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HISTORICAL – Houston’s Flooded History: A Normal Crisis

Photos courtesy the Harris County Flood Control District showing the 1929 flood at City Hall (Congress at Milam)

The flooding in 1935 of Buffalo Bayou at Franklin

Houstonians are rightly concerned when severe rain threatens the area. With each deluge, residents have gotten better at following the now infamous catchphrase, “turn around don’t drown.” This slogan is important for public safety, but its very existence is an admission by emergency officials that rising water is the norm rather than the exception in Houston.

Houston’s flooding is rooted in geography and aggravated by urban development. The city is only about 50 feet above sea level in an area that receives over 40 inches of rain per year. Buildings, pavement, and other urban landscapes increase the speed that water flows into the ditches and bayous causing those channels to quickly become overwhelmed. This problem worsens as the city grows.

The sometimes dramatic inundations by floodwaters is well documented in Houston’s history. The Allen brothers, founders of Houston, saw major flooding throughout the new city in 1836. By 1868, the paving of the city’s downtown thoroughfare led to those roads becoming rivers during major rain events, a refrain that continuously repeated into the early 1900s. Flooding in 1929 and 1935 caused enough damage and public concern that the city began to invest more aggressively in flood-control infrastructure, ultimately leading to the creation of the Harris County Flood Control District (HCFCD) in 1937.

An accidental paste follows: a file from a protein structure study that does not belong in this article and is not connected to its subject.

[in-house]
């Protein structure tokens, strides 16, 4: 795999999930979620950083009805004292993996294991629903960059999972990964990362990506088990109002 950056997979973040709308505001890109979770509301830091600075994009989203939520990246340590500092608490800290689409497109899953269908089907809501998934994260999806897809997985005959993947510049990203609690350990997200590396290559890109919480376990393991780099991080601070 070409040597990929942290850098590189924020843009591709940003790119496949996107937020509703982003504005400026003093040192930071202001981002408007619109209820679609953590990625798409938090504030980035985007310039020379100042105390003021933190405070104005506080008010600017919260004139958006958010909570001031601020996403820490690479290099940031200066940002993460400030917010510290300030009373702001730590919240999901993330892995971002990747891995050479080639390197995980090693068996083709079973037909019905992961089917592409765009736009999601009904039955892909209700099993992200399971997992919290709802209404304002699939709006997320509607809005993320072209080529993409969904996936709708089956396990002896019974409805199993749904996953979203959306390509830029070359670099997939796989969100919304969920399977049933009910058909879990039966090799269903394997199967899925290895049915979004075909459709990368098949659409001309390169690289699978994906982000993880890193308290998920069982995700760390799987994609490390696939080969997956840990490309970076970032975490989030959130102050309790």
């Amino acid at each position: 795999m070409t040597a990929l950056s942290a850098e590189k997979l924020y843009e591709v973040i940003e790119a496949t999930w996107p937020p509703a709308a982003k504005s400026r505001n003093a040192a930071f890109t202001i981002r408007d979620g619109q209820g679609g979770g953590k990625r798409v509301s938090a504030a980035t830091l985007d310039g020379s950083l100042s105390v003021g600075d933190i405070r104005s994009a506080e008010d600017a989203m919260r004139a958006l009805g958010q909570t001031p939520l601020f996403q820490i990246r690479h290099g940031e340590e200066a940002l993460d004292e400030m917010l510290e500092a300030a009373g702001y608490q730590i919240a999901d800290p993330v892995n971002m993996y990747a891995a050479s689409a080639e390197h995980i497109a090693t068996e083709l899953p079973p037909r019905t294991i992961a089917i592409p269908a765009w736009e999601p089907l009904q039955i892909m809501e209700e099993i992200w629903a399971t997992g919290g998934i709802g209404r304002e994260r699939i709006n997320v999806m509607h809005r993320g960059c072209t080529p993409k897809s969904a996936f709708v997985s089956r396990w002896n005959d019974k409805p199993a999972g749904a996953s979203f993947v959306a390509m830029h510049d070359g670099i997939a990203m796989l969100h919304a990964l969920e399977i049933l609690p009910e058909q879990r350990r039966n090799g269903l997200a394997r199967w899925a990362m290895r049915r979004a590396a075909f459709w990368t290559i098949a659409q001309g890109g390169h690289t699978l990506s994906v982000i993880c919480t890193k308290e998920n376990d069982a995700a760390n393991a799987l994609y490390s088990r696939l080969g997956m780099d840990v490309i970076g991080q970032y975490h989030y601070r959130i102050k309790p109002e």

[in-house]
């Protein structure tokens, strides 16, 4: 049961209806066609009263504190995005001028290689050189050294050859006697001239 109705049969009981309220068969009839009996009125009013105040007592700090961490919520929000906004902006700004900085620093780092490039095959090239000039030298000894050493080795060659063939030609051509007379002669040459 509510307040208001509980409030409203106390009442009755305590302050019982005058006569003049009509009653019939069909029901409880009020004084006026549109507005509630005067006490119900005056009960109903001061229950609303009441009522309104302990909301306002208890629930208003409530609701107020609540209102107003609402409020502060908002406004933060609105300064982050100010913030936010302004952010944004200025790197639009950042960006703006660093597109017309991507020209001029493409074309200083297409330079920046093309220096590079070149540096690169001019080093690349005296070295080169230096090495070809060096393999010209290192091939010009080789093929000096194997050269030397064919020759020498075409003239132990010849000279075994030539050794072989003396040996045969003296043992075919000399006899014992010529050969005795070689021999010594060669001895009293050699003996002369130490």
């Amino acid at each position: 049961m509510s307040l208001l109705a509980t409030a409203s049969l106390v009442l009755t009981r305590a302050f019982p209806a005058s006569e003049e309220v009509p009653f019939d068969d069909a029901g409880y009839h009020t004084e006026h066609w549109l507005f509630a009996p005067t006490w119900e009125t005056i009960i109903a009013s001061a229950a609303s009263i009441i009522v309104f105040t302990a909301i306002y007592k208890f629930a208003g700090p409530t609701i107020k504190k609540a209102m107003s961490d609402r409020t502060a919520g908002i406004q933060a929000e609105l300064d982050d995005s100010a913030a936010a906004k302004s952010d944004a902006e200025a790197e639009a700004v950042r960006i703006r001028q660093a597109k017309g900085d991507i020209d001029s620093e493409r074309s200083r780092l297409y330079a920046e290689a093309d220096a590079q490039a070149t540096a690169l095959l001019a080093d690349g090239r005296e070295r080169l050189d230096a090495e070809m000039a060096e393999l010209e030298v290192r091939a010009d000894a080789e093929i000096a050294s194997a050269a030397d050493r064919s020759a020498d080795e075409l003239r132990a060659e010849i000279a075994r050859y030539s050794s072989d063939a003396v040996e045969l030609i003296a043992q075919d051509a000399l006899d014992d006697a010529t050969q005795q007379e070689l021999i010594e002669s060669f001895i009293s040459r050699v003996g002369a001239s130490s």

HCFCD focuses on regional flood control. Its plans for the area after 1937 took advantage of storm sewers linked to existing bayous and ditches for drainage. The region continued to experience major flooding until the 1950s despite the agency’s efforts. Between the 1940s and 1970s, HCFCD lined bayous with concrete to allow the water to more quickly flow downstream. The result of these efforts was that major flooding was limited until Tropical Strom Allison in 2001. The city still tries to grapple with flooding, but there will always be limits to how a region can conquer its geography, especially when the continued “success” of the city results in flood waters rising ever higher and faster.


Author Dr. Joseph Stromberg is a professor of history at San Jacinto College Central. His academic interests are regional, energy and environmental history. Contact him at joseph.stromberg@sjcd.edu.


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